James Baldwin’s short story Sonny’s Blues is, among other things, an examination of the relationship between human interiors and the exterior world in which they exist. The two main characters, Sonny and his brother, the narrator, are black men living in Harlem in the middle of the last century. Their community is predominantly black, poor, and struggling to find hope. It exists as almost a segregated urban island in a racially charged white sea. Inside of these two men, and by extension of all people, is the roily search for personal identity. They try to balance the relationship between this inner turmoil with their bleak surroundings.
Sonny is the younger musician brother of the narrator, and when the story opens he has just gotten arrested for drug use. The narrator reads about Sonny’s arrest in the newspaper while traveling in a subway car, and the complex relationship between him and his surroundings is first described: “I stared at it in the swinging lights of the subway car and in my own face, trapped in the darkness which roared outside”. Later, at the high-school where he is a teacher, the news of his brother sits inside him like a “great block of ice” . It is a hard, cold weight that melts without losing size.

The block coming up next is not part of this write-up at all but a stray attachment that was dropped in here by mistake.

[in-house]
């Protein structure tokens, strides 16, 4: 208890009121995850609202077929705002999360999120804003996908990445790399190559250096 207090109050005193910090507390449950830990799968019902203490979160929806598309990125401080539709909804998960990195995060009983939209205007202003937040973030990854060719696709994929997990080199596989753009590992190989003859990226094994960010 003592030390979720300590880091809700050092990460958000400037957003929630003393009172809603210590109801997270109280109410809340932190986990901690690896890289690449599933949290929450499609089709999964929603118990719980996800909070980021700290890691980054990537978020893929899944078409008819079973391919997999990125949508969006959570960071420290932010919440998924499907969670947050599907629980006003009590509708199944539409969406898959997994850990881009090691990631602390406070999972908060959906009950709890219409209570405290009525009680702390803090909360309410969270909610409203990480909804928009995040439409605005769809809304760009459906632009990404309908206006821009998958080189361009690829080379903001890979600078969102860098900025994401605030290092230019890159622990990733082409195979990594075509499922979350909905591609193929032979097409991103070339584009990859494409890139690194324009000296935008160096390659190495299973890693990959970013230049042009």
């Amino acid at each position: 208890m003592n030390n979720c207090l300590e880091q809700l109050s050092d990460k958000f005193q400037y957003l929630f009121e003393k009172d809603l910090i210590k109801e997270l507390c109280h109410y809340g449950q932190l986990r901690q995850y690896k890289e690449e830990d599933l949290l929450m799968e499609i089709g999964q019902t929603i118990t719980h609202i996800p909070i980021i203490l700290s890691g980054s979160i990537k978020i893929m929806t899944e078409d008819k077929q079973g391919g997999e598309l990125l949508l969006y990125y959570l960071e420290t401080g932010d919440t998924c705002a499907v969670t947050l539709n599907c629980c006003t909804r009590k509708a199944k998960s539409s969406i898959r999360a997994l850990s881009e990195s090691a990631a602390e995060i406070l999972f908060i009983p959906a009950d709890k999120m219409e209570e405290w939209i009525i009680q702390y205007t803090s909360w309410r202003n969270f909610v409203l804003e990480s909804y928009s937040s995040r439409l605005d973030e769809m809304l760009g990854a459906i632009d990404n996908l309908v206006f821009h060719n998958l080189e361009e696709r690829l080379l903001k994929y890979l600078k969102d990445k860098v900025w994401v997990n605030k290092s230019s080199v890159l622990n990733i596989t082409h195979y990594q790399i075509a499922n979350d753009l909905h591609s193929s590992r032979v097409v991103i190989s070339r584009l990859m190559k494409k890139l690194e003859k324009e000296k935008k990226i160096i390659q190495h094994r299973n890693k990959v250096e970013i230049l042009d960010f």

He ruminates that Sonny was probably not much older than his students when he first tried heroin. And in looking out at his students, he sees the same inner rage set against the dingy, gray background of their city. Their favorite form of escape is the movie theater, and it serves as a fine metaphor for the struggle that each individual child has with the outside world:
All they really knew were two darknesses, the darkness of their lives and the darkness of the movies, which had blinded them to that other darkness, and in which they now, vindictively, dreamed, at once more together than they were at any other time, and more alone.
The boys are at once sharing a common experience and at the same time are having a solitary experience. It is the same duality that we see with Sonny and his brother. Their struggle is not solely with the society around them but also with themselves and the manner in which they transition from their inner lives to their external lives. It is often this flow between the internal and the external that is so hard to navigate.